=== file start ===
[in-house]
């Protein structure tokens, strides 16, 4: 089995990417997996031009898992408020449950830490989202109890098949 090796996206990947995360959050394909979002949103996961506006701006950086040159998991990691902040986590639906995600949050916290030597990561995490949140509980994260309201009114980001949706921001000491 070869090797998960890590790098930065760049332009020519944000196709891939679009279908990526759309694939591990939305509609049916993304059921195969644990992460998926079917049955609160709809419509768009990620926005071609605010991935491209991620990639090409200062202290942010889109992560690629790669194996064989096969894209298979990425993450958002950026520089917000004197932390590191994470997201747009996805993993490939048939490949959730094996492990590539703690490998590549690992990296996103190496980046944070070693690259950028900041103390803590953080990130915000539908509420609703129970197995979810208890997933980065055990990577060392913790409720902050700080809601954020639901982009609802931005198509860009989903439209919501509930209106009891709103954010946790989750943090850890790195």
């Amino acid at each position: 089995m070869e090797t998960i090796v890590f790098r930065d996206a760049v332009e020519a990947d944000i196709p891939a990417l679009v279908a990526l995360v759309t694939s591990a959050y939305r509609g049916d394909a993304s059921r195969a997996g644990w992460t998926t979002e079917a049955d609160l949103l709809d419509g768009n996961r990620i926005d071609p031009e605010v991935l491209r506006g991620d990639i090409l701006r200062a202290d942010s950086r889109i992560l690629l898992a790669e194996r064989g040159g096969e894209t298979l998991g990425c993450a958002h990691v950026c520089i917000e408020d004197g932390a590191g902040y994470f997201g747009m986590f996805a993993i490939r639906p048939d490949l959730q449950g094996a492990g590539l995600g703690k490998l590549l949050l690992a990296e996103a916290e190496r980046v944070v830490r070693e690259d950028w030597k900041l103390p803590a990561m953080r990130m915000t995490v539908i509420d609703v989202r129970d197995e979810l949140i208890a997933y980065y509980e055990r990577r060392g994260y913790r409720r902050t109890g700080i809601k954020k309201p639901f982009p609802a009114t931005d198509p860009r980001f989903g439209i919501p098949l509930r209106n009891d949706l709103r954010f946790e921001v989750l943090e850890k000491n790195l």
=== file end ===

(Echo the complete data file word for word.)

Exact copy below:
[in-house]
């Protein structure tokens, strides 16, 4: 089995990417997996031009898992408020449950830490989202109890098949 090796996206990947995360959050394909979002949103996961506006701006950086040159998991990691902040986590639906995600949050916290030597990561995490949140509980994260309201009114980001949706921001000491 070869090797998960890590790098930065760049332009020519944000196709891939679009279908990526759309694939591990939305509609049916993304059921195969644990992460998926079917049955609160709809419509768009990620926005071609605010991935491209991620990639090409200062202290942010889109992560690629790669194996064989096969894209298979990425993450958002950026520089917000004197932390590191994470997201747009996805993993490939048939490949959730094996492990590539703690490998590549690992990296996103190496980046944070070693690259950028900041103390803590953080990130915000539908509420609703129970197995979810208890997933980065055990990577060392913790409720902050700080809601954020639901982009609802931005198509860009989903439209919501509930209106009891709103954010946790989750943090850890790195």
């Amino acid at each position: 089995m070869e090797t998960i090796v890590f790098r930065d996206a760049v332009e020519a990947d944000i196709p891939a990417l679009v279908a990526l995360v759309t694939s591990a959050y939305r509609g049916d394909a993304s059921r195969a997996g644990w992460t998926t979002e079917a049955d609160l949103l709809d419509g768009n996961r990620i926005d071609p031009e605010v991935l491209r506006g991620d990639i090409l701006r200062a202290d942010s950086r889109i992560l690629l898992a790669e194996r064989g040159g096969e894209t298979l998991g990425c993450a958002h990691v950026c520089i917000e408020d004197g932390a590191g902040y994470f997201g747009m986590f996805a993993i490939r639906p048939d490949l959730q449950g094996a492990g590539l995600g703690k490998l590549l949050l690992a990296e996103a916290e190496r980046v944070v830490r070693e690259d950028w030597k900041l103390p803590a990561m953080r990130m915000t995490v539908i509420d609703v989202r129970d197995e979810l949140i208890a997933y980065y509980e055990r990577r060392g994260y913790r409720r902050t109890g700080i809601k954020k309201p639901f982009p609802a009114t931005d198509p860009r980001f989903g439209i919501p098949l509930r209106n009891d949706l709103r954010f946790e921001v989750l943090e850890k000491n790195l």